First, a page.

Ignoring the Science on Mammograms – NYTimes.com

Another piece on the science and evidence on screening (not just mammograms), and the difficulty of change. Quote:

….But the trial results were unpopular and did not fit with a broadly accepted ideology—early detection—which has, ironically, failed (ovarian, prostate cancer) as often as it has succeeded (cervical cancer, perhaps colon cancer).

More bluntly, the trial results threatened a mammogram economy, a marketplace sustained by invasive therapies to vanquish microscopic clumps of questionable threat, and by an endless parade of procedures and pictures to investigate the falsely positive results that more than half of women endure. And inexplicably, since the publication of these trial results challenging the value of screening mammograms, hundreds of millions of public dollars have been dedicated to ensuring mammogram access, and the test has become a war cry for cancer advocacy. Why? Because experience deludes: radiologists diagnose, surgeons cut, pathologists examine, oncologists treat, and women survive.

Medical authorities, physician and patient groups, and ‘experts’ everywhere ignore science, and instead repeat history. Wishful conviction over scientific rigor; delusion over truth; form over substance.

Ignoring the Science on Mammograms – NYTimes.com.

And an update on some initiatives by NCI to improve screening targeting:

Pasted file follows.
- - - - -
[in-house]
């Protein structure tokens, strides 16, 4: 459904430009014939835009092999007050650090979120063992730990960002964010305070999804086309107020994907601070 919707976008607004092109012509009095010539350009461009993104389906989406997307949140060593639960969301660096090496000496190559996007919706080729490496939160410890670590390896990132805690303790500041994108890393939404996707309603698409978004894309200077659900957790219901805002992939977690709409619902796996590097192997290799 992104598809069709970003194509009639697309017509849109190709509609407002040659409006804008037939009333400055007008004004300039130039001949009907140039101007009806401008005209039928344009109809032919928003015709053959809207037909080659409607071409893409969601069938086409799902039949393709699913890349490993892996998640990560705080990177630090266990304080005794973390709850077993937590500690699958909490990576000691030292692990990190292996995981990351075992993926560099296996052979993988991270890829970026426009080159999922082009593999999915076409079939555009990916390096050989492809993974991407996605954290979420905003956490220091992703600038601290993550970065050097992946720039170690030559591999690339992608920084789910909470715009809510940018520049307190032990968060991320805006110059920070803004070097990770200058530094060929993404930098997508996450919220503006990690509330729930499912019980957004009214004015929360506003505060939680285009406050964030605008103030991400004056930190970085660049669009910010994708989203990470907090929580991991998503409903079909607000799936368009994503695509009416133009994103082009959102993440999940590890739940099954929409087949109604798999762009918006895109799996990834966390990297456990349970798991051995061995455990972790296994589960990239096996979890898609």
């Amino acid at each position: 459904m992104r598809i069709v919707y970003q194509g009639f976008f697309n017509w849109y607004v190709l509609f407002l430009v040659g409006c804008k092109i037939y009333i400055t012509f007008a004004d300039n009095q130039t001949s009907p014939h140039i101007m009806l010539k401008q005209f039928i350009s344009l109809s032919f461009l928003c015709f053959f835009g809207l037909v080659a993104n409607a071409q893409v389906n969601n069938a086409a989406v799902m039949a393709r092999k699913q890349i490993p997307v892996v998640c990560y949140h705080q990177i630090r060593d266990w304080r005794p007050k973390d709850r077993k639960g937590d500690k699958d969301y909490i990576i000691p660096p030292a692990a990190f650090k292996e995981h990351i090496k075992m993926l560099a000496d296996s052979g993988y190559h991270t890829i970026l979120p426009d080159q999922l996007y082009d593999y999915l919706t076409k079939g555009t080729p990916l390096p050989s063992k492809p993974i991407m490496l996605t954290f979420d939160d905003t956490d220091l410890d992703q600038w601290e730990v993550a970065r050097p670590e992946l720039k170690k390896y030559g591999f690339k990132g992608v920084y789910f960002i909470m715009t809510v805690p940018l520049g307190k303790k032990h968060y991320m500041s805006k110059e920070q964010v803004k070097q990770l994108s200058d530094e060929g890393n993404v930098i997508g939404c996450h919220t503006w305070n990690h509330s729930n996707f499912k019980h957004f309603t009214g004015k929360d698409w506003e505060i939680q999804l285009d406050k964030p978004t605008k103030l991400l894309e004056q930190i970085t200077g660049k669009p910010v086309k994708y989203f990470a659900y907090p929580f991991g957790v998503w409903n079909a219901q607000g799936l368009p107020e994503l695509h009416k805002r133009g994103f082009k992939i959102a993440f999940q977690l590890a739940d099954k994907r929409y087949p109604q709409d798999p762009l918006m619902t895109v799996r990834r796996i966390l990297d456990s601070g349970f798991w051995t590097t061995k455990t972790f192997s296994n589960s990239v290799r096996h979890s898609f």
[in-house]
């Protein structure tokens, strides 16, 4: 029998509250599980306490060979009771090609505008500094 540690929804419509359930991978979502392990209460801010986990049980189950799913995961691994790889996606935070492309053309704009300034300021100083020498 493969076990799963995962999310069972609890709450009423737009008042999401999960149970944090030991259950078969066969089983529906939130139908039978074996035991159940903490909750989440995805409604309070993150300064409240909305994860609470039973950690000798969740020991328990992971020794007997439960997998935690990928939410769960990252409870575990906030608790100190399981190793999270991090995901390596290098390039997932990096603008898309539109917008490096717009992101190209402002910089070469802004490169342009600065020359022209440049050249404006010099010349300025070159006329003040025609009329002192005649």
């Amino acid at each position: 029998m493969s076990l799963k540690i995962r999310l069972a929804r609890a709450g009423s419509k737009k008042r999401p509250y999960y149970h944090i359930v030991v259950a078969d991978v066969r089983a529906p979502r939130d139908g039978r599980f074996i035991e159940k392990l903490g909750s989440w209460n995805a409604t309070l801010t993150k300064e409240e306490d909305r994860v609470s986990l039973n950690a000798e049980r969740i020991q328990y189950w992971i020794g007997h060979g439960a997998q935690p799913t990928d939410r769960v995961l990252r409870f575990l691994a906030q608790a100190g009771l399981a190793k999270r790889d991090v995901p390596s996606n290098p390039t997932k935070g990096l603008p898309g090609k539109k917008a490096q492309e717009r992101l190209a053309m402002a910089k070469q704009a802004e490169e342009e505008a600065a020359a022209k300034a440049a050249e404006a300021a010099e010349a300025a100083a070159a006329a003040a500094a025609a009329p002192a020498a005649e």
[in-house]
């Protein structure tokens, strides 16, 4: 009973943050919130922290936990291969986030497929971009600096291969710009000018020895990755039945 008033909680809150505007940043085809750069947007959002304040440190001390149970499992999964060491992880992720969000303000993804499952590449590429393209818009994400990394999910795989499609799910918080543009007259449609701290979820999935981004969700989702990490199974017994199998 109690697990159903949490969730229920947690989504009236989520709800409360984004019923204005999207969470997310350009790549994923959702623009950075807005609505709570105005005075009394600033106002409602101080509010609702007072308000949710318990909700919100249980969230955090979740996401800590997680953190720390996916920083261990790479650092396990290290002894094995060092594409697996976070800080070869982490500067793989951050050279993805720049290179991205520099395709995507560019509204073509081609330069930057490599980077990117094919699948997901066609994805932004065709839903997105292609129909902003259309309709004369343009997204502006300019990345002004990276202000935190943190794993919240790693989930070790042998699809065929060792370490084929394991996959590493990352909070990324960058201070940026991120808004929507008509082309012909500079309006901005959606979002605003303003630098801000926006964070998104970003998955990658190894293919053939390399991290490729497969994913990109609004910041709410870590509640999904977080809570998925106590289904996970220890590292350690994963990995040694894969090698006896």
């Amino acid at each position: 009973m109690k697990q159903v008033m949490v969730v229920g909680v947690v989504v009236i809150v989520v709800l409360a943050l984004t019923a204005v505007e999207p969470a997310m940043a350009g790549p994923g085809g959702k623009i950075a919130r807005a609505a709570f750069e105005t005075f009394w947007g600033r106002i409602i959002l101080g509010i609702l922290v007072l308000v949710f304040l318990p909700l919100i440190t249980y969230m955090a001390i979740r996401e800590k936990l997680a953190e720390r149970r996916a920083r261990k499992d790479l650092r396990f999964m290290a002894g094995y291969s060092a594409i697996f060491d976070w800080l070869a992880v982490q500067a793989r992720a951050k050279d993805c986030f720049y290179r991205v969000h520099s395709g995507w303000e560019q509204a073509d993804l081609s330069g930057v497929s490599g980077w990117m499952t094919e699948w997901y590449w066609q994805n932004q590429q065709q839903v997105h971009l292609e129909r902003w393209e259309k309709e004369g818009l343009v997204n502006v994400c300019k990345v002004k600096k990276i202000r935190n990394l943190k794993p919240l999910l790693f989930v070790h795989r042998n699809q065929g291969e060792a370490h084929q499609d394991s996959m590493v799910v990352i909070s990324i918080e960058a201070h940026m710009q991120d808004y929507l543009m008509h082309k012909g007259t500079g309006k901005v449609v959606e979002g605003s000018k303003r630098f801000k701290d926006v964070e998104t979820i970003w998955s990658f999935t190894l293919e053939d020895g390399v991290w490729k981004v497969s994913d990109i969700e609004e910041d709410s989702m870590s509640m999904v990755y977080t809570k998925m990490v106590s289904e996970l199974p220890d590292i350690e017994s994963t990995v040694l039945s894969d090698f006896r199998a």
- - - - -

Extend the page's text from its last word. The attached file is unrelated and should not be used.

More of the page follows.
Building a Better Cancer Screening Process

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2 thoughts on “Ignoring the Science on Mammograms – NYTimes.com

  1. Very very interesting article. Since my breast cancer diagnosis I’ve had people tell me I should have been getting regular mammograms. The “should haves”are a bit hard for me to swallow. . There is no history of breast cancer in my family, I was 46 when the cancer was found and there was no obvious reason for me to be getting them on a regular basis.

    • ‘Should have’ is I term I personally find less than helpful. Hindsight is easy, and one has to do use the best evidence available, not just do tests on the chance that something will turn up. And one can’t reinvent the past, even if one sometimes wonder about it. And the issues around screening and tests are going to increase as medical technology improves, even if outcomes don’t necessarily.

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